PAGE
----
TUC: TempleThe temple stealthily insinuated itself into his perception as he approached out of the thick woodland. First was the smell of incense, seeming to grow out of the resinous scent of the trees which had accompanied him every step of the way from the landing site. It was gradually joined by the music, which also seemed to rise from the gentle cadence of nature: the wind sashaying lazily through the trees; the creatures calling to each other in voices of every pitch; the streams providing a modest, rippling counterpoint. Without the barely-perceptible addition of human voices to this humble symphony, it would take someone with highly-attuned hearing or a lifetime of experiences in that temple to be able to distinguish the monks' instrumentation woven carefully between the natural melodies. He happened to have both.
Finally, he saw the temple itself standing on an outcrop from a cliff rising out of the surrounding forest. Most of it had
TUC: EncounterThe task force dropped out of hyperspace and all the pilots checked their instruments to ensure that the formation was steady. Soldiers who, only a few short weeks ago, would not have blinked before engaging each other in deadly dogfights now flew side by side in unison. It was too much to ask that they fully trust one another given the history of the corporate militias, but for the time being they had a common purpose.
Arbo shifted uncomfortably in his seat; he felt weak and powerless, despite sitting in the commander's seat of the most powerful ship in the fleet. He had been a fighter pilot for as long as he could remember, and he missed the feeling of being so closely connected with his craft that his slightest move would effect its own. It felt unnatural for him to be issuing orders to get things done rather than simply thinking them. He was not the only one who felt uncomfortable; the ship's erstwhile commander, Kerick, sat in
TUC: The Battle of Giants IIIThey say curiosity killed the cat. I've never let that stop me, because as adages go it's pretty discriminating: just because it killed the cat, doesn't mean it's going to kill me. After all, the cat wasn't flying an enormous chunk of metal under the protection of one of the most powerful corporations in the galaxy, was it? Not to the best of my knowledge.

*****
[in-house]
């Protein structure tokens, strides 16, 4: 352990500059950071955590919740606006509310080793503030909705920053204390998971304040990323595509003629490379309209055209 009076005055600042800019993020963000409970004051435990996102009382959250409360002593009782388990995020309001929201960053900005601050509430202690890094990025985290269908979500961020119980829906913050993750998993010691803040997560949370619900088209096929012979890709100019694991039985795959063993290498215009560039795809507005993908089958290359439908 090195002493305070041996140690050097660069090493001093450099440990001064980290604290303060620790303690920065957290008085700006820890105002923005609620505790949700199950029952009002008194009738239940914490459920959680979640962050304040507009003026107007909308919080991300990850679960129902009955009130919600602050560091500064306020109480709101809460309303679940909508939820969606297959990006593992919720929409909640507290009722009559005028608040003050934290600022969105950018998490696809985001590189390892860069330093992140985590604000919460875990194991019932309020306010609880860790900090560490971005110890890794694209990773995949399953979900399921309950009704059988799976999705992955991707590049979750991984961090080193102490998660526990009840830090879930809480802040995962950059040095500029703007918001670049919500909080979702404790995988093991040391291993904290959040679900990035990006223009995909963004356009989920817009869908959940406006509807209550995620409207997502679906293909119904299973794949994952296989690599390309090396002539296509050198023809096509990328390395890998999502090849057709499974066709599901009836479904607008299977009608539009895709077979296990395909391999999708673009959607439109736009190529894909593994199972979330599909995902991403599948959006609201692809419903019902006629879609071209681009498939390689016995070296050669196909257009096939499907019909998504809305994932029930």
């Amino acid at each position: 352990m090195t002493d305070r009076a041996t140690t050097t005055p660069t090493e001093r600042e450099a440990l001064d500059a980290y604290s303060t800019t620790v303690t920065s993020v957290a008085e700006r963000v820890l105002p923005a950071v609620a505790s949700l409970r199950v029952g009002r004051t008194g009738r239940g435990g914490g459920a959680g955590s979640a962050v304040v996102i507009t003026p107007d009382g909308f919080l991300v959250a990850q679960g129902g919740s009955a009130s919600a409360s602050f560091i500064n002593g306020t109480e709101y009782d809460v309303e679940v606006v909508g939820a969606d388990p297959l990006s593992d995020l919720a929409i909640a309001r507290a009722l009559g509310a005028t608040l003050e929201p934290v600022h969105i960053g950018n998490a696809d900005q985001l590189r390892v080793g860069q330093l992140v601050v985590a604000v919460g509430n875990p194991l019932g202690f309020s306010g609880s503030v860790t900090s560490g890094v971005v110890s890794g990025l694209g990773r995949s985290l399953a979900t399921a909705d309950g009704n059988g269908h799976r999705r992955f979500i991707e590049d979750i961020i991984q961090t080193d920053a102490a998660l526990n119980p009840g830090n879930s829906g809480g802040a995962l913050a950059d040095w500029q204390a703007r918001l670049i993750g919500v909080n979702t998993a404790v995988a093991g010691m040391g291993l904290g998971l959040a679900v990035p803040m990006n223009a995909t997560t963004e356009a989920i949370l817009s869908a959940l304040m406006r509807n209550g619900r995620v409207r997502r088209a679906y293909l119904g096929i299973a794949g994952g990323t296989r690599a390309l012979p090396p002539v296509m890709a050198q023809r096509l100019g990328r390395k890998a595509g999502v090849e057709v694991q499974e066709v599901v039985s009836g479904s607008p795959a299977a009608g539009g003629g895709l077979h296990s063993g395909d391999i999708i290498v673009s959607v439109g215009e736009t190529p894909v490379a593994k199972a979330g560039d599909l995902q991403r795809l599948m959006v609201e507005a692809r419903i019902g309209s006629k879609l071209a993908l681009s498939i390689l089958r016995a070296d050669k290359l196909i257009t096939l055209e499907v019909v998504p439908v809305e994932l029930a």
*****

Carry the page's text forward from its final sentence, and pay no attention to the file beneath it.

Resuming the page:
It was in the later days of the ninety-eighth year of Unity; we'd just completed a fuel delivery to New Jørvik and my crew and I were preparing the ship for the jump to hyperspeed when the scanner steadily began to fill with contacts, all emerging from the atmosphere of New Jørvik. I began to worry that I'd forgotten to fill in the right forms before leaving the fuel depot, but the Unity ships ignored us and began to take up formation a short distance away. It must have been the entire New Jørvik fleet there: ten angels, the Unity heavy fighter of which you usually wouldn't s
TUC: The Battle of Giants IICommander Pelk strode through the corridors of the New Jørvik militia base, aware that, though there wasn't much time, things were progressing according to schedule. He was due to give an emergency briefing in two minutes, for which he had been preparing for the better part of two months. Everything had to be perfectly timed. Before talking to the rank and file, however, he had this one last errand to run; one last loose end to trim.